Anyway, the state of academic publishing has long been regarded as a Prisoner's Dilemma (for the academics, at least). So this telling goes, academics (in the STEM fields particularly) would actually prefer open access and widespread dissemination of their work, because it's not like there's money in it elsewise. The problem, however, is that current top journals are mostly non (or at best, delayed) open access, and they have to publish in these very journals to get exposure and be credited by the admins for promotion and tenure. It would be ideal, then, were all academics (or minimally, enough of them) to shift to open access journals. However, without coordination, those who move "lose out" in terms of placing their work in less-competitive venues, while those who don't "win" in terms of easier publication in the still higher-prestige non open-access venues - hence the dilemma.
The pan-European Plan S can then be recognized as a bid to break that impasse through overt coordination. If the plan goes through as-is, a fair chunk of high-quality Euro work would immediately be out-of-bounds to CNS and other prestige outlets, with the recepients being open-access journals. Admins, who might otherwise be content with the old assessment metrics, would then be forced to accept that NewOpenAccess Journal is high-quality, given that it is indeed putting out some of the best work, which in turn attracts academics who aren't bound to Plan S, which further reinforces the open-access journal's status, in a virtuous circle.
What's more interesting is how the existing big non open-access journals will respond. It could be noted that if revenue is their concern, it may in theory be possible to maintain that while moving to open-access, by just charging upfront (i.e. the authors) upon acceptance, rather than downstream (i.e. libraries and private readers). Author costs would then be factored into grant funding (unfunded work is near non-existent in modern Big Science), with library funding withdrawn in tandem (since subscriptions are no longer required). The question, of course, is whether this model can preserve existing supernormal levels of profit.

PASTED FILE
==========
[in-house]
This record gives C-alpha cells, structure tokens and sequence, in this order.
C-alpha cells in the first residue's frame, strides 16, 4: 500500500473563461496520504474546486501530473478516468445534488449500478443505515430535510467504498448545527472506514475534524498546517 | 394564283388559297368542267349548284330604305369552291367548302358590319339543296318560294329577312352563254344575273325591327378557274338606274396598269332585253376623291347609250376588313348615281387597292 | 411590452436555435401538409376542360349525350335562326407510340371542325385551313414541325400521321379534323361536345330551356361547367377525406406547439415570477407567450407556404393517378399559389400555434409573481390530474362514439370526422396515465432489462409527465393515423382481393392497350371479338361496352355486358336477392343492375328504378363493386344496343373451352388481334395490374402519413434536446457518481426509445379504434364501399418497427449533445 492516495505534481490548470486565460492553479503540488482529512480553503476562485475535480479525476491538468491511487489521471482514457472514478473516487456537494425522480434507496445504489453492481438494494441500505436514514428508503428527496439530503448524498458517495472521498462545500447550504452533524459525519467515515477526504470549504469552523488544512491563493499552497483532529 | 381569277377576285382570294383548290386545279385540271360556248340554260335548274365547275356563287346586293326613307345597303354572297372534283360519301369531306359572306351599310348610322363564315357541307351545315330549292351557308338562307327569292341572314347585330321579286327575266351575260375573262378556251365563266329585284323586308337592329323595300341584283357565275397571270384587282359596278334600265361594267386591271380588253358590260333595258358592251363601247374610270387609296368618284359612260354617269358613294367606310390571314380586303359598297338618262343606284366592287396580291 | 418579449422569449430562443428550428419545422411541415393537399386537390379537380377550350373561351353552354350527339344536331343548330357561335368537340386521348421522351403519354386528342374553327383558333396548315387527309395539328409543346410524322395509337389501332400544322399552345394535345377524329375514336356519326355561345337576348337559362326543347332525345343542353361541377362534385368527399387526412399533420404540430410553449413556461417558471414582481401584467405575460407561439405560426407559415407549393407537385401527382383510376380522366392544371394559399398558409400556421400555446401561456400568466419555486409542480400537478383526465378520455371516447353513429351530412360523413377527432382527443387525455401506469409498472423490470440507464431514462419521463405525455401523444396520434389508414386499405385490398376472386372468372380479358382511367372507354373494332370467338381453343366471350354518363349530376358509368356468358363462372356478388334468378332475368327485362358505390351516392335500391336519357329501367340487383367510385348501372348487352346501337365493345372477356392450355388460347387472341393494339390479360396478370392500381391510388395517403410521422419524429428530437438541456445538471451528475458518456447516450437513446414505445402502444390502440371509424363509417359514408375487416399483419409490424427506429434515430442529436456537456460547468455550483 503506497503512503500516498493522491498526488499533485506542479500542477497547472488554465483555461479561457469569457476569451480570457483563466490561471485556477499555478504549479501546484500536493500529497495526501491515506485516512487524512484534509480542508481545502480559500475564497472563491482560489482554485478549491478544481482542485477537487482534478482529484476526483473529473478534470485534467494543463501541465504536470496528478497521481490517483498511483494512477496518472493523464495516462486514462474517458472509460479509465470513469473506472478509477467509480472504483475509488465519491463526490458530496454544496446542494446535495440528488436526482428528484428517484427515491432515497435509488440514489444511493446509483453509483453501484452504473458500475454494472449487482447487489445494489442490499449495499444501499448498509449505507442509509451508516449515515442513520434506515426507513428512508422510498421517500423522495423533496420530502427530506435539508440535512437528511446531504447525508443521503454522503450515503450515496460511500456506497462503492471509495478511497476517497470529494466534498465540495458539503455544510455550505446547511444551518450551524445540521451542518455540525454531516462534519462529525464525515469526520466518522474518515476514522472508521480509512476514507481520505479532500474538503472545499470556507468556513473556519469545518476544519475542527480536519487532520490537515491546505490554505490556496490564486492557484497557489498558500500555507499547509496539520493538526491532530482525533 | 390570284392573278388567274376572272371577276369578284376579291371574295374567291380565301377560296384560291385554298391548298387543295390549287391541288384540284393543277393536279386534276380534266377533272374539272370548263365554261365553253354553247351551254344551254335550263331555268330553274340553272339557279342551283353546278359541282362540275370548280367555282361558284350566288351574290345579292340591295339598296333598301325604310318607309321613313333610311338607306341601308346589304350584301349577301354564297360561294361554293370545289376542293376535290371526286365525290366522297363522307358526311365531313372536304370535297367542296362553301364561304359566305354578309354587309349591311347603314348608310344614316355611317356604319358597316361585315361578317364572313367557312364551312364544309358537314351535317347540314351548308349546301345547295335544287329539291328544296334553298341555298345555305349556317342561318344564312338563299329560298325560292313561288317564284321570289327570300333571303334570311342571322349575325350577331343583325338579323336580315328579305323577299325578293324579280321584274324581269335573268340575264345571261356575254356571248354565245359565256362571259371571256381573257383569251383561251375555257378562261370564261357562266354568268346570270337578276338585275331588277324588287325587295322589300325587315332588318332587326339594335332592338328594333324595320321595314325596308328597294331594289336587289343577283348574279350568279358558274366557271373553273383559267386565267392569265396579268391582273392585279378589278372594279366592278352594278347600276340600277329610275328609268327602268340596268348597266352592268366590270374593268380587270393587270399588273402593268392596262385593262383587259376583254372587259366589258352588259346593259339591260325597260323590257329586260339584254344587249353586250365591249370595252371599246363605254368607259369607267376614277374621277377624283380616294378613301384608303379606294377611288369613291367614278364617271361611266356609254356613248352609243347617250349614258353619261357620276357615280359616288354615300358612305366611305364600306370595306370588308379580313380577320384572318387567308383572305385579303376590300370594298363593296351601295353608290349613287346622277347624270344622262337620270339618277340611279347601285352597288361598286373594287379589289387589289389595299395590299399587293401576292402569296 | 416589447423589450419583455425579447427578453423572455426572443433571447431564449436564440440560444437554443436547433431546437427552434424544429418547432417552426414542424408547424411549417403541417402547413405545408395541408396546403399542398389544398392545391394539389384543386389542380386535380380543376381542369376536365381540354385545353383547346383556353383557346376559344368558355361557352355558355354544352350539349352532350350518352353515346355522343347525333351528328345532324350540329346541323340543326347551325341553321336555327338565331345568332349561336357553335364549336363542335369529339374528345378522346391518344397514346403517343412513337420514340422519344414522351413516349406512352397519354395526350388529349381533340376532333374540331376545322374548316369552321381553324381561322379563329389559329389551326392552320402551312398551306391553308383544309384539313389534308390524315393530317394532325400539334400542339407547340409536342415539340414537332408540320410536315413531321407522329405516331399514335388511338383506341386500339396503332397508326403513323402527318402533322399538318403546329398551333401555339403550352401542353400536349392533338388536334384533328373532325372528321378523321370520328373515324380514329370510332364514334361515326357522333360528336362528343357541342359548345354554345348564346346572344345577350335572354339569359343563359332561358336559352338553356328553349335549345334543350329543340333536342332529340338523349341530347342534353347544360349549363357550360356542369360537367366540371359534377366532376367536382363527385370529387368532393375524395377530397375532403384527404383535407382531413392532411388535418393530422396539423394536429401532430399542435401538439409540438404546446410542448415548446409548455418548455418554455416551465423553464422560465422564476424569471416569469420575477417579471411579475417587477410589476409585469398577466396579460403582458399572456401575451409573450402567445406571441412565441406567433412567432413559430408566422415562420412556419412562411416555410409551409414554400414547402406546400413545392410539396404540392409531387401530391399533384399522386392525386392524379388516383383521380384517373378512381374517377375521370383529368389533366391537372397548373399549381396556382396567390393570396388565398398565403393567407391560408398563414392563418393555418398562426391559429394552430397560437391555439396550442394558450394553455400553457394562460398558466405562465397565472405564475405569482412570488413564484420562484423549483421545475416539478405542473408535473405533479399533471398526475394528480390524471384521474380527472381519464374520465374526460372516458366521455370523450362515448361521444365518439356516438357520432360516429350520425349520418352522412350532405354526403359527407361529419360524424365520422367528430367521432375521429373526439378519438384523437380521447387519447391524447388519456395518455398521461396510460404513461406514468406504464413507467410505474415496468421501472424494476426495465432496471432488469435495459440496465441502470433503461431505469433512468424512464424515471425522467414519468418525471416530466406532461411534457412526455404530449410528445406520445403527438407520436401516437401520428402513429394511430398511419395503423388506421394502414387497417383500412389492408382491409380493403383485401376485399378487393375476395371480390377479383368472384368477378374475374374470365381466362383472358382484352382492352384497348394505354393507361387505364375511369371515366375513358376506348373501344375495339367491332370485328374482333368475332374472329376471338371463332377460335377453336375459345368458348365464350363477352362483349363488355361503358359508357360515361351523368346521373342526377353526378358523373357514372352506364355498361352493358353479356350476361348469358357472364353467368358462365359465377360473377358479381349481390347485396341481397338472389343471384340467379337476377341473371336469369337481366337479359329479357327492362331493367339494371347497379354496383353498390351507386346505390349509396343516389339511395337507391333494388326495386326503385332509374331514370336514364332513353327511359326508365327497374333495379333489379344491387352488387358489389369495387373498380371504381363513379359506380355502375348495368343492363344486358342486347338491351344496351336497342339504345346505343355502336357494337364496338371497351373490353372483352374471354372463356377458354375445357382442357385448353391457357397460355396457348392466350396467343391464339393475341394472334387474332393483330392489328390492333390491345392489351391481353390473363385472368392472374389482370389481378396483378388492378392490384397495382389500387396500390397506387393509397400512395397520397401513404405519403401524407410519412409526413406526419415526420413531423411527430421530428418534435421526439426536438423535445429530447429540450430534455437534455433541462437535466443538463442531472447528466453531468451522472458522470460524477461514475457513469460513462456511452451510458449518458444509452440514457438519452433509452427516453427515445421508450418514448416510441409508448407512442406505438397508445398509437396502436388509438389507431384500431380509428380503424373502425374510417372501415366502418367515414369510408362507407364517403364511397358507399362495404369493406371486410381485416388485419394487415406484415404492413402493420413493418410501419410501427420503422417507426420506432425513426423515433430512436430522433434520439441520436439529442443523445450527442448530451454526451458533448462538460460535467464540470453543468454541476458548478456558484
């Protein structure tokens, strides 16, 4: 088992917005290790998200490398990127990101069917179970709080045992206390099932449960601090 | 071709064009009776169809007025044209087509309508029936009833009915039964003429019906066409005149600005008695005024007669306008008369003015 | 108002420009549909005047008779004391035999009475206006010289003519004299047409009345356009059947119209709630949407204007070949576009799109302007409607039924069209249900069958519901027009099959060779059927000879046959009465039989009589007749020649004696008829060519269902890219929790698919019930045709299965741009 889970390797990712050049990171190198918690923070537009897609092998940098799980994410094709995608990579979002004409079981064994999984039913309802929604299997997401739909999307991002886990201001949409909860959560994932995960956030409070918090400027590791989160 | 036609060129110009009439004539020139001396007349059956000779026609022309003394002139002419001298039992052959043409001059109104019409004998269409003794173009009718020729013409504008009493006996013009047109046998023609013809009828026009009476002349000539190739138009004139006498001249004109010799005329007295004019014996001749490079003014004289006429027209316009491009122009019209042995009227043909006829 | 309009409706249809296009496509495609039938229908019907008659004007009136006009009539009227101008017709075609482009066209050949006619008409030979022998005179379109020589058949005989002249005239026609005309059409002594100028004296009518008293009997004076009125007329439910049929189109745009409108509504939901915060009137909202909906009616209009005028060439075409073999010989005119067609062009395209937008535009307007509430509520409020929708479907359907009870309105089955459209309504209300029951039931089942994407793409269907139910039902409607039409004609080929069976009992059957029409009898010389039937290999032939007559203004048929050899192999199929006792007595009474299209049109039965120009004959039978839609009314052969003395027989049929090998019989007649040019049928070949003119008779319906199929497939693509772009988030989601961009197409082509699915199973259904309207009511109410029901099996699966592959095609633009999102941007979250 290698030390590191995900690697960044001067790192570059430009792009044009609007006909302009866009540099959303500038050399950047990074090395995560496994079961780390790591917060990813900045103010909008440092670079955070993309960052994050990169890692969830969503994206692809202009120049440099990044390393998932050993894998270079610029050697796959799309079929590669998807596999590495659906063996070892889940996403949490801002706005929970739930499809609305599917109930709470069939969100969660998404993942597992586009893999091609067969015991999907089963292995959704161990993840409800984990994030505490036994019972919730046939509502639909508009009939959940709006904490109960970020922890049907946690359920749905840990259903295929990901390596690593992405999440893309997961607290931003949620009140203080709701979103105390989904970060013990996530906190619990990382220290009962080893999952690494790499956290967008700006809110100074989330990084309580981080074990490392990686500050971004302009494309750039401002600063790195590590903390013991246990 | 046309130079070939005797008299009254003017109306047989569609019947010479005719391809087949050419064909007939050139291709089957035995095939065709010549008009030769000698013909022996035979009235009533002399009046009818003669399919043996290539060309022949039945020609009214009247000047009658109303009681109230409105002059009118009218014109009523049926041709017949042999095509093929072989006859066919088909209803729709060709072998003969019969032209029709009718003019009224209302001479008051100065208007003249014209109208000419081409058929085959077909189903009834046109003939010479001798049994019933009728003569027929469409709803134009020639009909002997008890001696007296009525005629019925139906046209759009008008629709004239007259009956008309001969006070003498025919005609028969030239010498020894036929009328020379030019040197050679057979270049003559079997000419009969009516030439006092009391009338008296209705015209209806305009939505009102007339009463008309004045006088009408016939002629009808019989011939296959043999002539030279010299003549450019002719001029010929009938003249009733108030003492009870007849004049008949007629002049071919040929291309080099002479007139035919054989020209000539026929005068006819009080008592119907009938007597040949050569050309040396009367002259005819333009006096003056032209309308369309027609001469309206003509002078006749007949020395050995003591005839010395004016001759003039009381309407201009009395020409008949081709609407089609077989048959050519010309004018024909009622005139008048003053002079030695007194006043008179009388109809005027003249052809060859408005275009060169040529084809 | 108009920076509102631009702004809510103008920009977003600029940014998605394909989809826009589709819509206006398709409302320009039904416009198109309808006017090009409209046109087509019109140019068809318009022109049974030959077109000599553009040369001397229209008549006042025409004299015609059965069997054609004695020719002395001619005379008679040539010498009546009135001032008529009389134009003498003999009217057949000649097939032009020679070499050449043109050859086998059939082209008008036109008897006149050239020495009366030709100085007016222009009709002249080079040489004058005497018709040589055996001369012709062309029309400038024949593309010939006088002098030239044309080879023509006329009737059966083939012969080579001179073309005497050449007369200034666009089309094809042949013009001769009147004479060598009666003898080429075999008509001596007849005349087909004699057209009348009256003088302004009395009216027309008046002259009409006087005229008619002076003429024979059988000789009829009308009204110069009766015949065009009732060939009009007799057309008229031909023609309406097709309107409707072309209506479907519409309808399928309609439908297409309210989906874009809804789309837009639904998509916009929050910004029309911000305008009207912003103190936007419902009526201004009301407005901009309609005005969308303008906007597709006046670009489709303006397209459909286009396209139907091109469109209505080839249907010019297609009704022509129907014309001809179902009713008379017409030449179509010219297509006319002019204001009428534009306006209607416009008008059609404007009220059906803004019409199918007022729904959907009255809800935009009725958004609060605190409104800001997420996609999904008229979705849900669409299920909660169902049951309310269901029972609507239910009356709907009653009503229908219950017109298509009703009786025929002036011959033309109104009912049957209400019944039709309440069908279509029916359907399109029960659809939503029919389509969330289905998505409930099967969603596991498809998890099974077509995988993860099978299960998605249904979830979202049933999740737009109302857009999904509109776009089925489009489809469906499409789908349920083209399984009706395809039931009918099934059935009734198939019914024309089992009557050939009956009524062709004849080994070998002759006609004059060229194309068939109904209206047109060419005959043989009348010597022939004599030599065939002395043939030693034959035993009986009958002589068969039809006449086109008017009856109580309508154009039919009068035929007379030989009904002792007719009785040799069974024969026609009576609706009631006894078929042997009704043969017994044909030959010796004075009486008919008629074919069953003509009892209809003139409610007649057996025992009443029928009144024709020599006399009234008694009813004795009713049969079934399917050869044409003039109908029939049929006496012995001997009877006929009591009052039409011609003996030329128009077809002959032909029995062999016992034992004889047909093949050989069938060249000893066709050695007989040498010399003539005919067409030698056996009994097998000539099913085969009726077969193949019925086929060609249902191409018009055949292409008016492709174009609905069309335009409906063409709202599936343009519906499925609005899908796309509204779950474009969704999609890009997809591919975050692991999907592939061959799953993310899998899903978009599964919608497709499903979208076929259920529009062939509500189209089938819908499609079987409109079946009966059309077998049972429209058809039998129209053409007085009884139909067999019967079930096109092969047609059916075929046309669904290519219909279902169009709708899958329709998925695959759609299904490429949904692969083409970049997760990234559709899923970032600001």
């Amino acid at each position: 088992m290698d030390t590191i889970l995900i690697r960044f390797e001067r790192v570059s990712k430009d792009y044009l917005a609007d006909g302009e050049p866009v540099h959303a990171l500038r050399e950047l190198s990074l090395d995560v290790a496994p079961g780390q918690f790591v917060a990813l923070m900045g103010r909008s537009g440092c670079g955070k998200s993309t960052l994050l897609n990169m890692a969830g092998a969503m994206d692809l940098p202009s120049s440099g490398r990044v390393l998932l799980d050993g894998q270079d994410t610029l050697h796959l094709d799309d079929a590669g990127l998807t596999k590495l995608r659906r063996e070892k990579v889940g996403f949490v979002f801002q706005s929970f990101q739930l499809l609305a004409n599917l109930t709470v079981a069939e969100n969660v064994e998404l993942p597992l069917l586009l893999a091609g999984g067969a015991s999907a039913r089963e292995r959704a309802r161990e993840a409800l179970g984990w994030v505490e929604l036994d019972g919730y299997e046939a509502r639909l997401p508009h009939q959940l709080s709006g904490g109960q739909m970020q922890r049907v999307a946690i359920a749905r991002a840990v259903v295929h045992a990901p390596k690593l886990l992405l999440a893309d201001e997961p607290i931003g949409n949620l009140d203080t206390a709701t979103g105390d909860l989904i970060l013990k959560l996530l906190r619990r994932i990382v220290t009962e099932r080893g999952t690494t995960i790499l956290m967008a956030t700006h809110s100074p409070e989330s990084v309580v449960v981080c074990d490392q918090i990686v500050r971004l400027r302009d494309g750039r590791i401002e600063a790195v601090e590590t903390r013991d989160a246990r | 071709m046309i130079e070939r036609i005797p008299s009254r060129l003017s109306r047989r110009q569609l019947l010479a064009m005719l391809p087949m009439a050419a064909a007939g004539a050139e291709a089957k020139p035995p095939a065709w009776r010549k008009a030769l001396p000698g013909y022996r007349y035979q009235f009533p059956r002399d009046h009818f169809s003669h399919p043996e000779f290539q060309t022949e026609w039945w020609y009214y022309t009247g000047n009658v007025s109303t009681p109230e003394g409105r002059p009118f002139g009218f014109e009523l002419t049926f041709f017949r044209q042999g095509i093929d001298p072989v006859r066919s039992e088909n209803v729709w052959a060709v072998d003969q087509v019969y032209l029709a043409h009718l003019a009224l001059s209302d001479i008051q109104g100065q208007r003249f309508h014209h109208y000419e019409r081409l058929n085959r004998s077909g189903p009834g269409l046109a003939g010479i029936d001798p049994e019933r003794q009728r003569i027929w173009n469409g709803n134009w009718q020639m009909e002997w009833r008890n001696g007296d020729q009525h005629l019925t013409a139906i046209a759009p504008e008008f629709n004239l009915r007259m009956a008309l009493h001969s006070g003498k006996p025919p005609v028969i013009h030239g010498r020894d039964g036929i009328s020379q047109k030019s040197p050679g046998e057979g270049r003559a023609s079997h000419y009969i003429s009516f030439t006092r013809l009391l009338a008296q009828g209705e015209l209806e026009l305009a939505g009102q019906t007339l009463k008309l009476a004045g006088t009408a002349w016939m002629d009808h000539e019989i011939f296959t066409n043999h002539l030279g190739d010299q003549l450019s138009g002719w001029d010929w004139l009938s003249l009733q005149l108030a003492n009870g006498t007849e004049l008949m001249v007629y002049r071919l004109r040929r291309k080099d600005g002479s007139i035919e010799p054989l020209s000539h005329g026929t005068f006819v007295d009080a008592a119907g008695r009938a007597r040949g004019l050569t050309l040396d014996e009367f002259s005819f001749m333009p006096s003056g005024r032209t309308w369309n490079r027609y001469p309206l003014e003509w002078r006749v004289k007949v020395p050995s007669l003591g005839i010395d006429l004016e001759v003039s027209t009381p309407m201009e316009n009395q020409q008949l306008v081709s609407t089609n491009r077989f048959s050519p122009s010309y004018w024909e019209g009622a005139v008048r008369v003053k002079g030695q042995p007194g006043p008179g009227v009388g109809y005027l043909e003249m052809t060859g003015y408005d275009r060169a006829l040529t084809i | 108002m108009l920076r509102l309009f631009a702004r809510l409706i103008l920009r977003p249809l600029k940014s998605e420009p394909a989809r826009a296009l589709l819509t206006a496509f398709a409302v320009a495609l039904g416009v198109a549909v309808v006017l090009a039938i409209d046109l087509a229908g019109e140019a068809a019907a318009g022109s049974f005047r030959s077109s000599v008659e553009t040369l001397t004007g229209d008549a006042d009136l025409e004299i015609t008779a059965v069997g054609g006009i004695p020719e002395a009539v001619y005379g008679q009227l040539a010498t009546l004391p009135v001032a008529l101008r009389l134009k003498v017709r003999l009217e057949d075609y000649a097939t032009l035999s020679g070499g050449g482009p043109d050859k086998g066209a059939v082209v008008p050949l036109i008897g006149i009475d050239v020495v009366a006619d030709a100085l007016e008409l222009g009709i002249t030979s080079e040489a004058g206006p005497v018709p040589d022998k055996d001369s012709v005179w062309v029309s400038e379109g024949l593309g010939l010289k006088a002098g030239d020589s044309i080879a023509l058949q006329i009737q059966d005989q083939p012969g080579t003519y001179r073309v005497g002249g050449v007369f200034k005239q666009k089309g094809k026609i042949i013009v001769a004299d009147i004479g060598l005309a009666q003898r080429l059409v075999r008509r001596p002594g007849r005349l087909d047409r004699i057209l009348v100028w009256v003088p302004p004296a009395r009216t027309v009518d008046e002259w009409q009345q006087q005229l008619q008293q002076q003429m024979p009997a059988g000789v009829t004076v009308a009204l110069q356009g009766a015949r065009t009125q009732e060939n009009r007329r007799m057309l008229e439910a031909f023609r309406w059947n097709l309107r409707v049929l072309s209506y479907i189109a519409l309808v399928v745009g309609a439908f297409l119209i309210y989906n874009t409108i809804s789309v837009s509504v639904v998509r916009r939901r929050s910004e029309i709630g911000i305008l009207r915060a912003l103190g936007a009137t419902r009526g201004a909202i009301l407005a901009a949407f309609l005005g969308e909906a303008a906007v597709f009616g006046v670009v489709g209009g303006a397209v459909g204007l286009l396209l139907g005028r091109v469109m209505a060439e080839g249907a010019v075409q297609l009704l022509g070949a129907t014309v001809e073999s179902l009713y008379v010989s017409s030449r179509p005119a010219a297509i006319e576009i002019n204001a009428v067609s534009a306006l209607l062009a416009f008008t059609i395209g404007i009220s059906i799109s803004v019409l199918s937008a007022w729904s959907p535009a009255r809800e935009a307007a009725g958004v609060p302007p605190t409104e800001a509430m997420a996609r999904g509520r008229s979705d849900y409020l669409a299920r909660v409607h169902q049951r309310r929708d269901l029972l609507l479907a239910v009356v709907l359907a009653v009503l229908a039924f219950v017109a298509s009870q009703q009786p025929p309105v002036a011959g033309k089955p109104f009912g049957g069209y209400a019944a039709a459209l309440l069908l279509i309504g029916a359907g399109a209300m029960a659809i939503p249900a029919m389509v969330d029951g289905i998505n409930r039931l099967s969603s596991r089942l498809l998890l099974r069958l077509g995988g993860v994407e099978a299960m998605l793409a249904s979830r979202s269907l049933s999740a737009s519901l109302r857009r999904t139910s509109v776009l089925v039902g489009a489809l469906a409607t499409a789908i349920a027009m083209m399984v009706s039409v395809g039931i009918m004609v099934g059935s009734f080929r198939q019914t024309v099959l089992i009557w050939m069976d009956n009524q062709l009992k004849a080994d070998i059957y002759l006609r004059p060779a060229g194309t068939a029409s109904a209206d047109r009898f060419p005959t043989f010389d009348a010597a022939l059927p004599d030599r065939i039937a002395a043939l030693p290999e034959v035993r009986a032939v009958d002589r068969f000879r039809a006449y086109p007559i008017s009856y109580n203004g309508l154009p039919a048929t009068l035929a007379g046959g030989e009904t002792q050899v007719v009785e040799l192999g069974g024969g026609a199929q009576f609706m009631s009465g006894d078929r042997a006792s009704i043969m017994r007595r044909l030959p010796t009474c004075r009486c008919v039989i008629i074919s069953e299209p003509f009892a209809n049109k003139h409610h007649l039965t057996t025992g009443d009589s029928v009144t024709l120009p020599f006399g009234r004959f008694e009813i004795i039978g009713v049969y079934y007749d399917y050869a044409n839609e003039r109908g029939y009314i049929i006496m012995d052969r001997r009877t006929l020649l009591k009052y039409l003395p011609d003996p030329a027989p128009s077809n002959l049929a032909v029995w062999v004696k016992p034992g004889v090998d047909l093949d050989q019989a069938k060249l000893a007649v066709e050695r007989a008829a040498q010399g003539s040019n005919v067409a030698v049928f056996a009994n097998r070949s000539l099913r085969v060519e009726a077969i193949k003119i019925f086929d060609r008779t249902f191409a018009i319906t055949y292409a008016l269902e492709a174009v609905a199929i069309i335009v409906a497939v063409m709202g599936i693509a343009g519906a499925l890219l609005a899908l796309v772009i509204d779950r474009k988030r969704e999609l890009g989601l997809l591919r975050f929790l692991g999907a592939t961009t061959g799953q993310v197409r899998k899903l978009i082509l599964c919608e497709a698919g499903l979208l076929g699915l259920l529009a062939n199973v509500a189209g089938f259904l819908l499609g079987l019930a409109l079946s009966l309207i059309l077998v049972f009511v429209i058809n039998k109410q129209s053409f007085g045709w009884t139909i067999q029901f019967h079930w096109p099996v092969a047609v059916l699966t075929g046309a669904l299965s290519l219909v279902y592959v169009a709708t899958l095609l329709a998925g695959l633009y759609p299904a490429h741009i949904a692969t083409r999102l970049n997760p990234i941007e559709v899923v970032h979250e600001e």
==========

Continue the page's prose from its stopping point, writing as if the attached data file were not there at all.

We might consider arguments against open access, given that the AAAS for one has not seen fit to go into detail, and in truth not many of them are convincing. For example, one enduring argument is that academic papers can be misinterpreted in dangerous ways, to which the immediate response is that the news media already does that anyway, with the next observation being that the existing model suggests that such misuse is acceptable, as long as one is willing and able to pay (and which also smells of past religious proscriptions towards knowledge). The better objections are to me field-specific, as in some humanities disciplines expecting monographs instead, or relying on subscriptions to support their learned societies. Still, he who pays the piper should be able to call the tune.
One other worthwhile objection is that open-access journals that charge authors upfront have an added incentive to be predatory, since the more papers they accept, the more they earn; this is not the case under the existing consumer-pays model, since libraries would have no reason to subscribe to a dodgy title. However, it isn't as if this sort of thing isn't going on already, Plan S or no Plan S.
So, how will the big publishers react? They could cave, of course, by switching wholesale to the open access model (with the hybrid option of having only some papers being free explicitly disallowed by Plan S). That said, there is another possibility, which is said journals instead standing their ground and relying on non-European submissions - and I can see Asian (read: mostly Chinese) scientists being more than happy to pick up the slack. The decider, as I see it, would be whether Europe can rope the Americans into Plan S; if so, I can't see a journal holdout being tenable. If not - which is far from unlikely, given how motivated the publishers' lobby can be - we may be looking at a geographic split in the academic publication landscape...
Next: And We're Back